Janet Hayes – Giving Thanks to Employees Pays Dividends

It was a tiny box, wrapped in shiny paper. It was sitting at my workstation in the law firm where I worked during law school.

The rest of the firm had been abuzz with holiday festivities, but I had been drowning in law school finals and an endless list of work projects.

I was an outsider to the firm’s holiday excitement. The gift, however, revealed that, in the midst of the holiday chaos and stress, someone — a senior partner, in fact — had remembered me.

Inside the box was a simple glass Christmas ornament. It was neither expensive nor extravagant, but its impact was immeasurable. I worked for someone who valued me, and, without a word, my employer told me I was appreciated. The token gift transformed my attitude toward the stack of research on my desk. Somehow, feeling appreciated simply makes people more productive.

“Appreciation” is generally viewed as one of those soft HR concepts that we tend to mock in the hard business world. However, in the years since I received my ornament, I have repeatedly watched as words and tokens of appreciation have transformed workplace cultures. I also have noticed how the “soft” concept can translate into hard dollars.

Employees who feel valued remain loyal. Forbes magazine reported that 66 percent of employees would “likely leave their job if they didn’t feel appreciated.”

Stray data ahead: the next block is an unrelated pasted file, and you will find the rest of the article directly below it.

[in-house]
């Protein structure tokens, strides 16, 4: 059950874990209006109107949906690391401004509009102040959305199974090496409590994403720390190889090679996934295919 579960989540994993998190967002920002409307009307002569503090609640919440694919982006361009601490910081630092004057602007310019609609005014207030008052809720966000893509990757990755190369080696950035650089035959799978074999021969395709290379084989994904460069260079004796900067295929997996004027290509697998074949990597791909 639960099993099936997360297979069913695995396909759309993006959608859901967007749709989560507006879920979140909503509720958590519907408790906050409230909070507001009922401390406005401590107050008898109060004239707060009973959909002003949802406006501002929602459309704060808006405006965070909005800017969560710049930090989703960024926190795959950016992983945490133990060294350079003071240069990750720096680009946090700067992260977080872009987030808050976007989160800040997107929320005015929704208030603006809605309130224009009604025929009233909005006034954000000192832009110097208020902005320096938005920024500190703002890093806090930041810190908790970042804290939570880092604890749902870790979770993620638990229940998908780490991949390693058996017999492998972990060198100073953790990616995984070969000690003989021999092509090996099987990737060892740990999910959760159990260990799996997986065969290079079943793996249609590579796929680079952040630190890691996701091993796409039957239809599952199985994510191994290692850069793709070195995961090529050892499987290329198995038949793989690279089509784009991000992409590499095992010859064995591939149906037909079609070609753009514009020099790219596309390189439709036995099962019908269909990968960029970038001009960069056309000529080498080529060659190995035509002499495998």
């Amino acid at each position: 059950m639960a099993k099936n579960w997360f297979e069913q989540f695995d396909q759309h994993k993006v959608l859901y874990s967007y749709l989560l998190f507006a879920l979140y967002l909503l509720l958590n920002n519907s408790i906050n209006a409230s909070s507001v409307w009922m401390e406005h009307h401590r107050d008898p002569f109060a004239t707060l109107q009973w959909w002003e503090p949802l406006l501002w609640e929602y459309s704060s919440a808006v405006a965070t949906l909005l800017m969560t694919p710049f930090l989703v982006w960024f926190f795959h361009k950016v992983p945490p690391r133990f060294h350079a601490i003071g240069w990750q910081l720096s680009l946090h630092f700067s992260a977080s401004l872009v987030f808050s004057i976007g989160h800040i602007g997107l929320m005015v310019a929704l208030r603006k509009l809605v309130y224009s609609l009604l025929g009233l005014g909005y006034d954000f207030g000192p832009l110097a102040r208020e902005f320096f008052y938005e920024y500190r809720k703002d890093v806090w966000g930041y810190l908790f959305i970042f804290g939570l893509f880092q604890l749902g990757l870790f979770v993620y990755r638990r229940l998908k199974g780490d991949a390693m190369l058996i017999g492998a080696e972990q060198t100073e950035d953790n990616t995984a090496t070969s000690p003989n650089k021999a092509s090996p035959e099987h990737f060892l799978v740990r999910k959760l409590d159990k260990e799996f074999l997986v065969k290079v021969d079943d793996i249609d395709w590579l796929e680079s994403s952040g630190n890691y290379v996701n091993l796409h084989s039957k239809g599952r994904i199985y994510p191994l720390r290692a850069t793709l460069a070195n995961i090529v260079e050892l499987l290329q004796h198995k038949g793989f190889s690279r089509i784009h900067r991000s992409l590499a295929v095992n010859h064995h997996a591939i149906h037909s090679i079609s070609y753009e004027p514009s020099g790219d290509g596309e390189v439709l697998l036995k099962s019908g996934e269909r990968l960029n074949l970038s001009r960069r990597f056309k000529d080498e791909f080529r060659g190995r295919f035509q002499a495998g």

Retention, however, is not the only cost benefit. Employees who feel valued do not demand as much pay.

An MIT professor conducted a workplace behavior study in which he asked three groups of employees to perform the same task multiple times. The first group was complimented when they turned in their work. The second was told nothing and their work was placed in a stack.

The third group watched the proctor shred their work immediately upon completion of the tasks. When asked what compensation each group required in order to keep doing the tasks, the group whose work was saved but ignored needed almost as much money as the group whose work was shredded. In contrast, the group who was complimented was willing to keep working for almost half as much as the pay demanded by the other groups. Put simply, employees who were affirmed were happy to keep working for less.

Similarly, employees who feel valued are less likely to file lawsuits. Even when there is a violation of law, most employees will not look for legal recourse unless they otherwise feel hurt, undervalued or unappreciated. The “soft” concept of appreciation is an overlooked key to litigation avoidance, and litigation avoidance means hard cost savings.

Next week I will unpack boxes of ornaments and decorate my tree. Somewhere, wrapped in tissue, I will find the simple glass ornament that is almost 25 years old and, yet again, I will feel appreciated as I fondly remember my law school job. In a culture fueled by litigation and conflict, perhaps simple gestures of appreciation are the best-kept secret to lawsuit avoidance and business success.

See the article in the November 25, 2018 Knoxville News Sentinel Business Section by clicking here.

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